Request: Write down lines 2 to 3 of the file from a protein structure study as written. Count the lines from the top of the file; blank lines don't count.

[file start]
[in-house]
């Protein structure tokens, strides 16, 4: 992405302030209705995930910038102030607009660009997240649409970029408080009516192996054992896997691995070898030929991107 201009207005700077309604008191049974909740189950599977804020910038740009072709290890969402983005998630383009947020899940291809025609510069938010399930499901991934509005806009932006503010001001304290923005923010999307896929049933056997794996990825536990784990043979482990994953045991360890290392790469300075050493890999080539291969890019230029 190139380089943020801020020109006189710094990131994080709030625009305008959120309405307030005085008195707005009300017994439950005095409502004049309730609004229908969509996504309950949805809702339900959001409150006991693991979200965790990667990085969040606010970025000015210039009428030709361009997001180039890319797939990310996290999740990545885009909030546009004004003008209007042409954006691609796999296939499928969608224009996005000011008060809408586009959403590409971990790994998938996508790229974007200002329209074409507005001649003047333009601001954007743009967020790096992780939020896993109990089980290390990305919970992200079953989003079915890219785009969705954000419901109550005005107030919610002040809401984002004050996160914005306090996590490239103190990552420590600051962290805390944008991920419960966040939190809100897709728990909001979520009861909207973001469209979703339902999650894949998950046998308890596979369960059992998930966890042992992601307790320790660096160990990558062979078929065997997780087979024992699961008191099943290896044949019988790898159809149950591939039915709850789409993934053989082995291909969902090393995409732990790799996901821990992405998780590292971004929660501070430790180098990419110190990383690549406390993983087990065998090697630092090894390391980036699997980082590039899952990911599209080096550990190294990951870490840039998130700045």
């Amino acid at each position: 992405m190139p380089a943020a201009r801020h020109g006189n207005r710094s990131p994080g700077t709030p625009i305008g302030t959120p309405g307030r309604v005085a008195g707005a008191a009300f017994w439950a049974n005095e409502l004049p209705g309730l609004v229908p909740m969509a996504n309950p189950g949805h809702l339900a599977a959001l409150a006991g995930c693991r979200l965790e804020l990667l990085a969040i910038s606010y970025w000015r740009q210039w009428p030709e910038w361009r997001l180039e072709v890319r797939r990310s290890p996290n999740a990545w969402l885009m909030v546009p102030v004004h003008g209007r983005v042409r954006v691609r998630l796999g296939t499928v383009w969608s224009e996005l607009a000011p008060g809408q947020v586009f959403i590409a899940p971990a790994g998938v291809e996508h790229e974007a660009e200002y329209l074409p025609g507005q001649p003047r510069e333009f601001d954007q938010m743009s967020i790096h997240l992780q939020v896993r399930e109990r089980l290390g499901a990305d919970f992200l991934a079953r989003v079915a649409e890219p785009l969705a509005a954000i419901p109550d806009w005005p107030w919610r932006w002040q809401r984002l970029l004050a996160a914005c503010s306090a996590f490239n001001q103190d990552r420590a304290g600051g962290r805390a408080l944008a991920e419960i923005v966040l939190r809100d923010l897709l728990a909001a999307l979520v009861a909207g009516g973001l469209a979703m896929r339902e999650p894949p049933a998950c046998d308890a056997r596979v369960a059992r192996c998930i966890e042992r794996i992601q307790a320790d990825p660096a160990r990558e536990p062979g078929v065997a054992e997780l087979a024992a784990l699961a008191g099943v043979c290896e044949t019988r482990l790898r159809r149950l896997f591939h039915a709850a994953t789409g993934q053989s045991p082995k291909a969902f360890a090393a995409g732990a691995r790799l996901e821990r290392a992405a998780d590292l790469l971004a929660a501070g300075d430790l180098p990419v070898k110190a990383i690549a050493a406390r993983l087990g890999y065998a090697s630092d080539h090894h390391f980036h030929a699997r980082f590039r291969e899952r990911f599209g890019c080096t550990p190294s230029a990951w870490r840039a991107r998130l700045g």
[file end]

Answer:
């Protein structure tokens, strides 16, 4: 992405302030209705995930910038102030607009660009997240649409970029408080009516192996054992896997691995070898030929991107 201009207005700077309604008191049974909740189950599977804020910038740009072709290890969402983005998630383009947020899940291809025609510069938010399930499901991934509005806009932006503010001001304290923005923010999307896929049933056997794996990825536990784990043979482990994953045991360890290392790469300075050493890999080539291969890019230029 190139380089943020801020020109006189710094990131994080709030625009305008959120309405307030005085008195707005009300017994439950005095409502004049309730609004229908969509996504309950949805809702339900959001409150006991693991979200965790990667990085969040606010970025000015210039009428030709361009997001180039890319797939990310996290999740990545885009909030546009004004003008209007042409954006691609796999296939499928969608224009996005000011008060809408586009959403590409971990790994998938996508790229974007200002329209074409507005001649003047333009601001954007743009967020790096992780939020896993109990089980290390990305919970992200079953989003079915890219785009969705954000419901109550005005107030919610002040809401984002004050996160914005306090996590490239103190990552420590600051962290805390944008991920419960966040939190809100897709728990909001979520009861909207973001469209979703339902999650894949998950046998308890596979369960059992998930966890042992992601307790320790660096160990990558062979078929065997997780087979024992699961008191099943290896044949019988790898159809149950591939039915709850789409993934053989082995291909969902090393995409732990790799996901821990992405998780590292971004929660501070430790180098990419110190990383690549406390993983087990065998090697630092090894390391980036699997980082590039899952990911599209080096550990190294990951870490840039998130700045």
């Amino acid at each position: 992405m190139p380089a943020a201009r801020h020109g006189n207005r710094s990131p994080g700077t709030p625009i305008g302030t959120p309405g307030r309604v005085a008195g707005a008191a009300f017994w439950a049974n005095e409502l004049p209705g309730l609004v229908p909740m969509a996504n309950p189950g949805h809702l339900a599977a959001l409150a006991g995930c693991r979200l965790e804020l990667l990085a969040i910038s606010y970025w000015r740009q210039w009428p030709e910038w361009r997001l180039e072709v890319r797939r990310s290890p996290n999740a990545w969402l885009m909030v546009p102030v004004h003008g209007r983005v042409r954006v691609r998630l796999g296939t499928v383009w969608s224009e996005l607009a000011p008060g809408q947020v586009f959403i590409a899940p971990a790994g998938v291809e996508h790229e974007a660009e200002y329209l074409p025609g507005q001649p003047r510069e333009f601001d954007q938010m743009s967020i790096h997240l992780q939020v896993r399930e109990r089980l290390g499901a990305d919970f992200l991934a079953r989003v079915a649409e890219p785009l969705a509005a954000i419901p109550d806009w005005p107030w919610r932006w002040q809401r984002l970029l004050a996160a914005c503010s306090a996590f490239n001001q103190d990552r420590a304290g600051g962290r805390a408080l944008a991920e419960i923005v966040l939190r809100d923010l897709l728990a909001a999307l979520v009861a909207g009516g973001l469209a979703m896929r339902e999650p894949p049933a998950c046998d308890a056997r596979v369960a059992r192996c998930i966890e042992r794996i992601q307790a320790d990825p660096a160990r990558e536990p062979g078929v065997a054992e997780l087979a024992a784990l699961a008191g099943v043979c290896e044949t019988r482990l790898r159809r149950l896997f591939h039915a709850a994953t789409g993934q053989s045991p082995k291909a969902f360890a090393a995409g732990a691995r790799l996901e821990r290392a992405a998780d590292l790469l971004a929660a501070g300075d430790l180098p990419v070898k110190a990383i690549a050493a406390r993983l087990g890999y065998a090697s630092d080539h090894h390391f980036h030929a699997r980082f590039r291969e899952r990911f599209g890019c080096t550990p190294s230029a990951w870490r840039a991107r998130l700045g």